Fort Collins in the 1940s: Historic Contexts
In 1947 the city comprised 2.75 mi.², with 68 miles of streets, nine miles of which were paved. By 1948 the 541 parking meters collected almost $32,000 in the first eleven months of that calendar year. The Light and Power Department reached 4,500 residential customers and 1,000 that were commercial. In addition to the golf course and cemetery the town boasted four parks: Lincoln, Washington, City, and Fort Collins Mountain Park. The latter was located 36 miles up Poudre Canyon. The city payroll had 16 categories, of which the Electric Department, police and fire, water mains and maintenance, streets and alleys, and the Municipal Railroad comprised the larger portion. In 1946 voters approved a quarter of a million bond issue for sewage, with completion of the plant scheduled for 1948.
As with other Colorado communities, Fort Collins enjoyed a transportation balance, with relative newcomers (automobiles, buses, and trucks) supplementing the prior railroad and streetcar systems. Traffic jams were a thing of the future, and private automobiles provided easy access to mountain recreation areas as well as alleviating rural isolation. As automobiles more and more were to become the preferred means of transportation they would exert fundamental change not only upon streets and traffic, but also upon the layout of the city itself in terms of commercial, industrial, and residential districts.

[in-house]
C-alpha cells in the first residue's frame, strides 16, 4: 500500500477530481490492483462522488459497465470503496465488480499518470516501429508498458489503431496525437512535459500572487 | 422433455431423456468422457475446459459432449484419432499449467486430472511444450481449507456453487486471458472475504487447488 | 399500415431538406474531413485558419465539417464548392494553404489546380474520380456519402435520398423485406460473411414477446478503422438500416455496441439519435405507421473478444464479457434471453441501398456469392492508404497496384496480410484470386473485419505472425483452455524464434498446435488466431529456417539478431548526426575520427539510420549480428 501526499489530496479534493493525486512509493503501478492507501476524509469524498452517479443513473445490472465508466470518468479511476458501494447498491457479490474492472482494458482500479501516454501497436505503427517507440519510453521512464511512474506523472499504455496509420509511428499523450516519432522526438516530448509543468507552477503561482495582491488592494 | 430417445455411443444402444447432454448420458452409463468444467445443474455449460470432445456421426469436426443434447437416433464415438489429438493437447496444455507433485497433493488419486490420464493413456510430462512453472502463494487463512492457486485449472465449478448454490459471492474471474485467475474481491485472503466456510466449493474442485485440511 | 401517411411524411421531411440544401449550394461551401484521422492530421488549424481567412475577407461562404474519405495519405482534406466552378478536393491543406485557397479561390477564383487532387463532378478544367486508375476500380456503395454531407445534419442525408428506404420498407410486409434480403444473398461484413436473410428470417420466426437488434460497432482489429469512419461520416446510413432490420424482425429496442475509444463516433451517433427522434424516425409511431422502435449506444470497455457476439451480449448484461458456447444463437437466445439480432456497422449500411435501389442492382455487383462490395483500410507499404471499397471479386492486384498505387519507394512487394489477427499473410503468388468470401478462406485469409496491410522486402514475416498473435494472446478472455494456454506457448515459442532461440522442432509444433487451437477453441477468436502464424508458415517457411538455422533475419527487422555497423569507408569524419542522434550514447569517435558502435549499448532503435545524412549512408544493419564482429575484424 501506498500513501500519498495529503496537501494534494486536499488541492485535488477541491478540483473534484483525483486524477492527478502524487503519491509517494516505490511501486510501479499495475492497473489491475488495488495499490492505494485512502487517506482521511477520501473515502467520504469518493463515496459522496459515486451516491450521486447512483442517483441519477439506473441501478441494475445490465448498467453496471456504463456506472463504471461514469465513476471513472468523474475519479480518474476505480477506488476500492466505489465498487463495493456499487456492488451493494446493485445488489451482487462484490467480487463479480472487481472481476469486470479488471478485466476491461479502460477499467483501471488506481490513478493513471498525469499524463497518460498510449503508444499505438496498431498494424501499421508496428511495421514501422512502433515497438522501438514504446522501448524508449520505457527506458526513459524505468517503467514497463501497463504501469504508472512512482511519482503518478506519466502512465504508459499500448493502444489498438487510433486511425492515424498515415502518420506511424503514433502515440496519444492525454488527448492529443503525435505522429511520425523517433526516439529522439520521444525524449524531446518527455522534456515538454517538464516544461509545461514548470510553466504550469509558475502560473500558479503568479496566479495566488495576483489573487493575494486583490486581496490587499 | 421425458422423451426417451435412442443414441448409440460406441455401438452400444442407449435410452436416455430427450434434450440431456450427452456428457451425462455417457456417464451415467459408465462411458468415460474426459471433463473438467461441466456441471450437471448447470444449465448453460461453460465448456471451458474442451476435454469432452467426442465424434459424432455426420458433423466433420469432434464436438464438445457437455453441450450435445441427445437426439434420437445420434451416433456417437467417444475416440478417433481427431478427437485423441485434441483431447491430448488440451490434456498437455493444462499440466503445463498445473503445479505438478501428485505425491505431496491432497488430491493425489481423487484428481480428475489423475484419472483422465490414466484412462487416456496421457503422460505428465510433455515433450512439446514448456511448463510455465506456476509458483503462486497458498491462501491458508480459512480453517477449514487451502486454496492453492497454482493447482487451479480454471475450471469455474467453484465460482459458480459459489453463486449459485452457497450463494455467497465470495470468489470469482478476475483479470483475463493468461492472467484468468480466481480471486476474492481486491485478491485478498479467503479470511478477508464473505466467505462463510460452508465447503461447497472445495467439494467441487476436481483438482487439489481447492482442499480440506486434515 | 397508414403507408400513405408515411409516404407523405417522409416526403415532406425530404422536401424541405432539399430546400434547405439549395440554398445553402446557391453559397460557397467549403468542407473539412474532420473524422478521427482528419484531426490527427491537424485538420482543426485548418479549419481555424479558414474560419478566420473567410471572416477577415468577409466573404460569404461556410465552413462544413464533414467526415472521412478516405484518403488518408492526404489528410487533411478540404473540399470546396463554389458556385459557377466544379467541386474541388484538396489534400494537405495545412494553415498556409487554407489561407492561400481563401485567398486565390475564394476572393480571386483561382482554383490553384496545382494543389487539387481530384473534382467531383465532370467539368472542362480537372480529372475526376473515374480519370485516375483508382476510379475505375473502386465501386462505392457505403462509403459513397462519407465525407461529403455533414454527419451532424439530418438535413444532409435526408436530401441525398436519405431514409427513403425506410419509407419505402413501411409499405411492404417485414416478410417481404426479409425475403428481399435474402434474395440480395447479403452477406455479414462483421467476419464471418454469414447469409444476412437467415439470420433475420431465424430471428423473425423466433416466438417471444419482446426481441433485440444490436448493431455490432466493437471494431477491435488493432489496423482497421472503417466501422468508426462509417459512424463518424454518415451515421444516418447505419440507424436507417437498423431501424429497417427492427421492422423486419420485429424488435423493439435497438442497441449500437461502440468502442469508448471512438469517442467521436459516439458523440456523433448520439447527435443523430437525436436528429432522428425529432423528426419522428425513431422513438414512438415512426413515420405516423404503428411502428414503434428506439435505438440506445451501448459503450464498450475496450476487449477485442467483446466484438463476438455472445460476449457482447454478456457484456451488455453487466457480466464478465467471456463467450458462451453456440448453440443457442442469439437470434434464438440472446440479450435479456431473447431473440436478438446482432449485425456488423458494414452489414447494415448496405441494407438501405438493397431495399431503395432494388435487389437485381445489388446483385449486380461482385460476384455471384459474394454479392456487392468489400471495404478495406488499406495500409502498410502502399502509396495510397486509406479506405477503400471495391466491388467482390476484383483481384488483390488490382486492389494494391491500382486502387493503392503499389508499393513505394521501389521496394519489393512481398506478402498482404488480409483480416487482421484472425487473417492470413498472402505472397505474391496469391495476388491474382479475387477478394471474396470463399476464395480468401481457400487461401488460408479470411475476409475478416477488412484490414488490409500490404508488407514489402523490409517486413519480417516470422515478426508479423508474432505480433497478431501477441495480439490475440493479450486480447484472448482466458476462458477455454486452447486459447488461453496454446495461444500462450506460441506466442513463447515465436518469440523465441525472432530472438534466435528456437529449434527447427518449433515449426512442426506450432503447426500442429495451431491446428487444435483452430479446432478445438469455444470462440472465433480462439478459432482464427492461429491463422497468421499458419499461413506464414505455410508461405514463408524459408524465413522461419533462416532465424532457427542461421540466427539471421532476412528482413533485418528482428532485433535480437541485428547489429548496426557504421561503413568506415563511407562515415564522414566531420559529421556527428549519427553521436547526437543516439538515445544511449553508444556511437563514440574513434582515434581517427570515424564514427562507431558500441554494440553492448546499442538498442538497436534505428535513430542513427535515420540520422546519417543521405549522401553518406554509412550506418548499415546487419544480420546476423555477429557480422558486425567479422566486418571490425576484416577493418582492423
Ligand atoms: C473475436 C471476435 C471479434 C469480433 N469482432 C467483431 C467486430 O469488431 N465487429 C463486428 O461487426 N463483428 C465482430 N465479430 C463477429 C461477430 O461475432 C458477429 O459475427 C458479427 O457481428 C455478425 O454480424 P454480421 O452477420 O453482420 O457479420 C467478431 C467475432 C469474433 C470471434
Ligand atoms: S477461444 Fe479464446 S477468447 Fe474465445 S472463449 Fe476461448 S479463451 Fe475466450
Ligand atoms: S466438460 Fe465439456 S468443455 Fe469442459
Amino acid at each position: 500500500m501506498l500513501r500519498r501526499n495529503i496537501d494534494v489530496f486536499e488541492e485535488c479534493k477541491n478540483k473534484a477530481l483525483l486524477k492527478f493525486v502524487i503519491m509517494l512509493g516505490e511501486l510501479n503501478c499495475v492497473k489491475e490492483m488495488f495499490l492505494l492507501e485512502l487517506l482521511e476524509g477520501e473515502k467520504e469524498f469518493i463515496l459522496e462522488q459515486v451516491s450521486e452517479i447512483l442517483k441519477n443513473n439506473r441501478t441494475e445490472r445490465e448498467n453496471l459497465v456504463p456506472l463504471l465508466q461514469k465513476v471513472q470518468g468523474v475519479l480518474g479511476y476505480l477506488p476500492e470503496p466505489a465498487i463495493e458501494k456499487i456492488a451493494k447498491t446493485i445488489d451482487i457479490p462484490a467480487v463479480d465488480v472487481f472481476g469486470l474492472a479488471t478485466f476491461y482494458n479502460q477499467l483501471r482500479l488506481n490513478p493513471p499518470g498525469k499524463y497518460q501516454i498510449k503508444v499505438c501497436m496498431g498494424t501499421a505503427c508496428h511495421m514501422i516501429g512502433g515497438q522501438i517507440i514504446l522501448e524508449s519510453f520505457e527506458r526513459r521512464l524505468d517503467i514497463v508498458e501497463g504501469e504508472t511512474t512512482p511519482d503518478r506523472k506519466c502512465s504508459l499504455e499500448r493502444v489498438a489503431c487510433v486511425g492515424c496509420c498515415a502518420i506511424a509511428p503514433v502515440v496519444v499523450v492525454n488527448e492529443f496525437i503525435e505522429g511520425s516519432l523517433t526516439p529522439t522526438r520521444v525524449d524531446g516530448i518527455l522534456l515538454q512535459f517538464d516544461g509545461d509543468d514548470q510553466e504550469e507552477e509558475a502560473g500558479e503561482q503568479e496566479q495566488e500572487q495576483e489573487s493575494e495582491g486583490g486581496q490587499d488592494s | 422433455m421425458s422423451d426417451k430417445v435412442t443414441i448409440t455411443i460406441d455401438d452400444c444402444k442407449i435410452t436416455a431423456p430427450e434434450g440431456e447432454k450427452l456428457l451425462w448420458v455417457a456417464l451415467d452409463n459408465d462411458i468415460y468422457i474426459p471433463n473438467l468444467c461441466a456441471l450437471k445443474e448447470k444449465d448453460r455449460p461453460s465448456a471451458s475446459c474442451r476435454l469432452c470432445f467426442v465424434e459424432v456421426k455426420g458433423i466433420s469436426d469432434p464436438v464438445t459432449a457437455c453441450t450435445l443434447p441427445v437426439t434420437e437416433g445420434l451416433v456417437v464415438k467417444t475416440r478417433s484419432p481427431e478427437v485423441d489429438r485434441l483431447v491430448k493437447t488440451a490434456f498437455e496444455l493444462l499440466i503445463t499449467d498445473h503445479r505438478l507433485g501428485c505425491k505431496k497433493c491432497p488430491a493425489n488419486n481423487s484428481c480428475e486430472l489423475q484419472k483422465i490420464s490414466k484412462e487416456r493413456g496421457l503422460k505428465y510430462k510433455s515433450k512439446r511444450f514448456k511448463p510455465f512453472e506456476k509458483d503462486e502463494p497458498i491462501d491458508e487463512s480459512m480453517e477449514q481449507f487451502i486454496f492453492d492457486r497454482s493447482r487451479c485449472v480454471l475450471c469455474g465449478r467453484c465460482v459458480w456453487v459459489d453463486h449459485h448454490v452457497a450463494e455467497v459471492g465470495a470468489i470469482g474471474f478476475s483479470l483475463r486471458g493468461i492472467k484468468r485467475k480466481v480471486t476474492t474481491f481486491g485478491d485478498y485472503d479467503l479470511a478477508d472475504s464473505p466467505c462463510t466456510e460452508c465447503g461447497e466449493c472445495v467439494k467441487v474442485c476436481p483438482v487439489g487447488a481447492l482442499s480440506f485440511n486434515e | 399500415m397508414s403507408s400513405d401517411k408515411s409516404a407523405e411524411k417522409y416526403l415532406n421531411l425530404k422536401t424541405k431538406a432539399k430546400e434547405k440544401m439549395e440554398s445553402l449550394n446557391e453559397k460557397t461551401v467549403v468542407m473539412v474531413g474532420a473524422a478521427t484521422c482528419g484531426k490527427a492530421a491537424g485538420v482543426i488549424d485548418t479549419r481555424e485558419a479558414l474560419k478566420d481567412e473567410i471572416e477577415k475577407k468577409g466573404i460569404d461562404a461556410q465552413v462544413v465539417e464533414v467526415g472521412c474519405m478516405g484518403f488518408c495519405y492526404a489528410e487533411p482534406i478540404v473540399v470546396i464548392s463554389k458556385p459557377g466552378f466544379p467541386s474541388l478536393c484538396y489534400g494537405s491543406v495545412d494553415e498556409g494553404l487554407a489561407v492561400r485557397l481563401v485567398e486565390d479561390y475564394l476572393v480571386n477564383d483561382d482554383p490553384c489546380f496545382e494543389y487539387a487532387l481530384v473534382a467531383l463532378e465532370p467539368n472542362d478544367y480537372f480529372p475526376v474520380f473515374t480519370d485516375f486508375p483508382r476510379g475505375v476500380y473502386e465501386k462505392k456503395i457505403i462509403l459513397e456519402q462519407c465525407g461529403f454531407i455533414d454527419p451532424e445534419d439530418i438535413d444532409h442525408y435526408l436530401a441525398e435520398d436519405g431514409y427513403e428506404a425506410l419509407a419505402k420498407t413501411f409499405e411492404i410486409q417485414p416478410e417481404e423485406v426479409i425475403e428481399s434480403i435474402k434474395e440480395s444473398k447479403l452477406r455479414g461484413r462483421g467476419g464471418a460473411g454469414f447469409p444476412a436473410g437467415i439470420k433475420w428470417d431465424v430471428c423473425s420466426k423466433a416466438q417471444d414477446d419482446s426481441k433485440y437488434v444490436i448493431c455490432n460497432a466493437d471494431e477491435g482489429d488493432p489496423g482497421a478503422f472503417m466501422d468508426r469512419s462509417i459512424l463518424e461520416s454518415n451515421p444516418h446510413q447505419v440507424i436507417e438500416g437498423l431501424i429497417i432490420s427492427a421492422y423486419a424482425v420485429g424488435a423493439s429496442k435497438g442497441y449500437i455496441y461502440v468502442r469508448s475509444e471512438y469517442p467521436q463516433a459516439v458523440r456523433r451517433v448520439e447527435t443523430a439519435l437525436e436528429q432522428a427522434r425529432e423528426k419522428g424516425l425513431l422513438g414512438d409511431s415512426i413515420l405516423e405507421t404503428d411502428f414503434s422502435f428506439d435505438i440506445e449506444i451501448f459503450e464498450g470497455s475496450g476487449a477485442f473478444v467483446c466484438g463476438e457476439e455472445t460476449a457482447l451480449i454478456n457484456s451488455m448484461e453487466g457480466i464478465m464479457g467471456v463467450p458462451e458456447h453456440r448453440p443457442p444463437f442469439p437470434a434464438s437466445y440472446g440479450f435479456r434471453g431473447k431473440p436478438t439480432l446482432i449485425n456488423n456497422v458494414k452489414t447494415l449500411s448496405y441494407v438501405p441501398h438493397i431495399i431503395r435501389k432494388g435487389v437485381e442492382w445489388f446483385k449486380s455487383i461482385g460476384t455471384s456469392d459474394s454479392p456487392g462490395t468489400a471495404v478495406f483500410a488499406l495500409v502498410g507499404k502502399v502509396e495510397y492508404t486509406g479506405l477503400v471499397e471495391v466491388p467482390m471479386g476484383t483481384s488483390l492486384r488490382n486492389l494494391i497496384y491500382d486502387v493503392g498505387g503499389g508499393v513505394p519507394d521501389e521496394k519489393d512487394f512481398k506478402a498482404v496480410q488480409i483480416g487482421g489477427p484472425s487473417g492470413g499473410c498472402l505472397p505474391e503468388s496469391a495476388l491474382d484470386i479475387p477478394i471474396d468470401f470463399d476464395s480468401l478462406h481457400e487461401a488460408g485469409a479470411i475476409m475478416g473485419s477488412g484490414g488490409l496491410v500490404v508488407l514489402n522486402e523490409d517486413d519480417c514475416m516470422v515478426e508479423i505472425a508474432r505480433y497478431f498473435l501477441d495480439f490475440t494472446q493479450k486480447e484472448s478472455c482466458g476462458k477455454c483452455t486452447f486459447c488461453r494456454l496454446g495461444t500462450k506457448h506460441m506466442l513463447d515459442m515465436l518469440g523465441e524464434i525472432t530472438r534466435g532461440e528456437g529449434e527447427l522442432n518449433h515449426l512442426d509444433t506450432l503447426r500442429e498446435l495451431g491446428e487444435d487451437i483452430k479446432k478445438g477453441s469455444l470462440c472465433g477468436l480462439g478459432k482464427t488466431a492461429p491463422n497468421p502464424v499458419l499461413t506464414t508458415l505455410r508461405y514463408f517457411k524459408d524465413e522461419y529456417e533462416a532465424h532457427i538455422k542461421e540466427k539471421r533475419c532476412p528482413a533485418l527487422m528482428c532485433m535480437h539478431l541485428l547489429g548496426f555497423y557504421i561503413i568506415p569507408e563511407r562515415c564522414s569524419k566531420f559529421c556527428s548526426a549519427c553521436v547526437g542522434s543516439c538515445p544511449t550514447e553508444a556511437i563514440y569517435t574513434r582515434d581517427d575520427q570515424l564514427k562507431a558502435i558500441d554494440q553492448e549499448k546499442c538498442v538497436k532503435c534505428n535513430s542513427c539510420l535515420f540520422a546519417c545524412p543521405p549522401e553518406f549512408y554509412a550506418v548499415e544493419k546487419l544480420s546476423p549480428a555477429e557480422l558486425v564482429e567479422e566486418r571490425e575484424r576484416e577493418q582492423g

Fort Collins Local History Archive. Fort Collins Time Line 1940.
Hill. Colorado Urbanization and Planning Context.
Information, City of Fort Collins. Fort Collins Local History Archive Folder Fort Collins 1940-1950.